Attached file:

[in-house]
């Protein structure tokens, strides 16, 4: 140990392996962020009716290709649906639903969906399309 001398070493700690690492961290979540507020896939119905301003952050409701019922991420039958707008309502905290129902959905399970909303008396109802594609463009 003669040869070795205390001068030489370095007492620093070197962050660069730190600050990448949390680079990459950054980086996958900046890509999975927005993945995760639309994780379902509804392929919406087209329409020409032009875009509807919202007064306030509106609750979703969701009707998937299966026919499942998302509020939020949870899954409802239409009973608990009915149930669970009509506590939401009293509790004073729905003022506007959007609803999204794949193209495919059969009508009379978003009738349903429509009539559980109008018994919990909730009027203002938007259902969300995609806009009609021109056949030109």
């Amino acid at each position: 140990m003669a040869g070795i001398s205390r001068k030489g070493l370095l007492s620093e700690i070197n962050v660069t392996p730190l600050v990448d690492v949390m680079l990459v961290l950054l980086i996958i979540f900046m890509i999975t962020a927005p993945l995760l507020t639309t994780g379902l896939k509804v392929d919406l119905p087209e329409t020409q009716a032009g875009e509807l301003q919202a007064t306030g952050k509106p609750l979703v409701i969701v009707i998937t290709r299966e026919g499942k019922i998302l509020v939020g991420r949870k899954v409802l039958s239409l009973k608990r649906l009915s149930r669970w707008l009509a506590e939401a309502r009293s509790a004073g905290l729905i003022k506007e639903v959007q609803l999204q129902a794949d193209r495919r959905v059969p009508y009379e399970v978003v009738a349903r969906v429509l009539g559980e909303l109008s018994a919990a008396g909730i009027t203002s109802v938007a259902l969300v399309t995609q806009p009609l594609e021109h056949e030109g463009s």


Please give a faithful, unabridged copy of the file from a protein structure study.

[in-house]
């Protein structure tokens, strides 16, 4: 140990392996962020009716290709649906639903969906399309 001398070493700690690492961290979540507020896939119905301003952050409701019922991420039958707008309502905290129902959905399970909303008396109802594609463009 003669040869070795205390001068030489370095007492620093070197962050660069730190600050990448949390680079990459950054980086996958900046890509999975927005993945995760639309994780379902509804392929919406087209329409020409032009875009509807919202007064306030509106609750979703969701009707998937299966026919499942998302509020939020949870899954409802239409009973608990009915149930669970009509506590939401009293509790004073729905003022506007959007609803999204794949193209495919059969009508009379978003009738349903429509009539559980109008018994919990909730009027203002938007259902969300995609806009009609021109056949030109």
């Amino acid at each position: 140990m003669a040869g070795i001398s205390r001068k030489g070493l370095l007492s620093e700690i070197n962050v660069t392996p730190l600050v990448d690492v949390m680079l990459v961290l950054l980086i996958i979540f900046m890509i999975t962020a927005p993945l995760l507020t639309t994780g379902l896939k509804v392929d919406l119905p087209e329409t020409q009716a032009g875009e509807l301003q919202a007064t306030g952050k509106p609750l979703v409701i969701v009707i998937t290709r299966e026919g499942k019922i998302l509020v939020g991420r949870k899954v409802l039958s239409l009973k608990r649906l009915s149930r669970w707008l009509a506590e939401a309502r009293s509790a004073g905290l729905i003022k506007e639903v959007q609803l999204q129902a794949d193209r495919r959905v059969p009508y009379e399970v978003v009738a349903r969906v429509l009539g559980e909303l109008s018994a919990a008396g909730i009027t203002s109802v938007a259902l969300v399309t995609q806009p009609l594609e021109h056949e030109g463009s």